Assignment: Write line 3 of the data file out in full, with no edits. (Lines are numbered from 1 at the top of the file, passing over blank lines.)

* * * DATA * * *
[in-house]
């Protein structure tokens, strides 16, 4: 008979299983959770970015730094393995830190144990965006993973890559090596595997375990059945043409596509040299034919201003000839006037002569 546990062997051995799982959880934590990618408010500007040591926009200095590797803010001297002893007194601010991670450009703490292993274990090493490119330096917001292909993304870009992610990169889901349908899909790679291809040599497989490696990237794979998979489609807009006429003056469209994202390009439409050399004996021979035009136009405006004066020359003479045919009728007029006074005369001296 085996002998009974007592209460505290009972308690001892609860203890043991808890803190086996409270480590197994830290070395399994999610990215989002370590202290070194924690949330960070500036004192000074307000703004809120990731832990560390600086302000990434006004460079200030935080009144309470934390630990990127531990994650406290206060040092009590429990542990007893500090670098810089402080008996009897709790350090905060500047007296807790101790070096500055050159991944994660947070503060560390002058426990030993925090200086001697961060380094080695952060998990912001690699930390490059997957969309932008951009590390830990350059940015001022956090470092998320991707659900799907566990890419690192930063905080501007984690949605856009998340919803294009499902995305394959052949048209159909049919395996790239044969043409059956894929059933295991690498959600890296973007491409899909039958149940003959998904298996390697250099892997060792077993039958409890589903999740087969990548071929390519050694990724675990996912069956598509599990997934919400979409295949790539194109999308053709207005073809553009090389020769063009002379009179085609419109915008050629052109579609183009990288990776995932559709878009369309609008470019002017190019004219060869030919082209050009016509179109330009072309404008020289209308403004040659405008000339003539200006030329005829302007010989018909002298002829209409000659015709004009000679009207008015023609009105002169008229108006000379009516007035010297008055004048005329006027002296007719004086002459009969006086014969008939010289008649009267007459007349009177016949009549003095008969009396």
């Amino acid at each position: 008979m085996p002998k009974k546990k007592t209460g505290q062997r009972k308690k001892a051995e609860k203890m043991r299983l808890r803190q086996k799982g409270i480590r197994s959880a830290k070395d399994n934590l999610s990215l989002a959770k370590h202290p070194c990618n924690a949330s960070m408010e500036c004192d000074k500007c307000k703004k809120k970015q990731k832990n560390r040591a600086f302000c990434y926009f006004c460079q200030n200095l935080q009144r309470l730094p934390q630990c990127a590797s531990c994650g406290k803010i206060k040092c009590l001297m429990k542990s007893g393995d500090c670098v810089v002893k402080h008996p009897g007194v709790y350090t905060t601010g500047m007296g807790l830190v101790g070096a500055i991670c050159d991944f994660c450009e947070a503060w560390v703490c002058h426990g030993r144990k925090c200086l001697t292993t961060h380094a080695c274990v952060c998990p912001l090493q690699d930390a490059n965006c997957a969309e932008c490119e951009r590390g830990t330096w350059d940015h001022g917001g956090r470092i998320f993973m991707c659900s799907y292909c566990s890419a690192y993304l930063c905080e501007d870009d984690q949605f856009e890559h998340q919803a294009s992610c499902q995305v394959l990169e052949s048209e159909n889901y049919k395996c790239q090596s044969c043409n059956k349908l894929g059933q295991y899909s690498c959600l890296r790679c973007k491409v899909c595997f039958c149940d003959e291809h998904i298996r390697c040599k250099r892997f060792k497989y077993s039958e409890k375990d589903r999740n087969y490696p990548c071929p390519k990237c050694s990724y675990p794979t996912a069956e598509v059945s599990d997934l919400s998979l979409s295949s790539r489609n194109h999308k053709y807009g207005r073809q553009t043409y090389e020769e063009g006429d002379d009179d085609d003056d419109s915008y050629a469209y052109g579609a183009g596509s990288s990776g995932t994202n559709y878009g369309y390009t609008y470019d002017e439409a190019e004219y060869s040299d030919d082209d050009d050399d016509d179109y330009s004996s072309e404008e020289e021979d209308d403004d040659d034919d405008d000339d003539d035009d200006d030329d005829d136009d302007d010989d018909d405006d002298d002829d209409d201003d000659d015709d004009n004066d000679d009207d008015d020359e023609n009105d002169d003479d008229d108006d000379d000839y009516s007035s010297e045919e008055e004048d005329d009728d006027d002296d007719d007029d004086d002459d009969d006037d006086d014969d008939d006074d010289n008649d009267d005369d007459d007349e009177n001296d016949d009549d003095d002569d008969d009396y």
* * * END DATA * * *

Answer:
């Amino acid at each position: 008979m085996p002998k009974k546990k007592t209460g505290q062997r009972k308690k001892a051995e609860k203890m043991r299983l808890r803190q086996k799982g409270i480590r197994s959880a830290k070395d399994n934590l999610s990215l989002a959770k370590h202290p070194c990618n924690a949330s960070m408010e500036c004192d000074k500007c307000k703004k809120k970015q990731k832990n560390r040591a600086f302000c990434y926009f006004c460079q200030n200095l935080q009144r309470l730094p934390q630990c990127a590797s531990c994650g406290k803010i206060k040092c009590l001297m429990k542990s007893g393995d500090c670098v810089v002893k402080h008996p009897g007194v709790y350090t905060t601010g500047m007296g807790l830190v101790g070096a500055i991670c050159d991944f994660c450009e947070a503060w560390v703490c002058h426990g030993r144990k925090c200086l001697t292993t961060h380094a080695c274990v952060c998990p912001l090493q690699d930390a490059n965006c997957a969309e932008c490119e951009r590390g830990t330096w350059d940015h001022g917001g956090r470092i998320f993973m991707c659900s799907y292909c566990s890419a690192y993304l930063c905080e501007d870009d984690q949605f856009e890559h998340q919803a294009s992610c499902q995305v394959l990169e052949s048209e159909n889901y049919k395996c790239q090596s044969c043409n059956k349908l894929g059933q295991y899909s690498c959600l890296r790679c973007k491409v899909c595997f039958c149940d003959e291809h998904i298996r390697c040599k250099r892997f060792k497989y077993s039958e409890k375990d589903r999740n087969y490696p990548c071929p390519k990237c050694s990724y675990p794979t996912a069956e598509v059945s599990d997934l919400s998979l979409s295949s790539r489609n194109h999308k053709y807009g207005r073809q553009t043409y090389e020769e063009g006429d002379d009179d085609d003056d419109s915008y050629a469209y052109g579609a183009g596509s990288s990776g995932t994202n559709y878009g369309y390009t609008y470019d002017e439409a190019e004219y060869s040299d030919d082209d050009d050399d016509d179109y330009s004996s072309e404008e020289e021979d209308d403004d040659d034919d405008d000339d003539d035009d200006d030329d005829d136009d302007d010989d018909d405006d002298d002829d209409d201003d000659d015709d004009n004066d000679d009207d008015d020359e023609n009105d002169d003479d008229d108006d000379d000839y009516s007035s010297e045919e008055e004048d005329d009728d006027d002296d007719d007029d004086d002459d009969d006037d006086d014969d008939d006074d010289n008649d009267d005369d007459d007349e009177n001296d016949d009549d003095d002569d008969d009396y």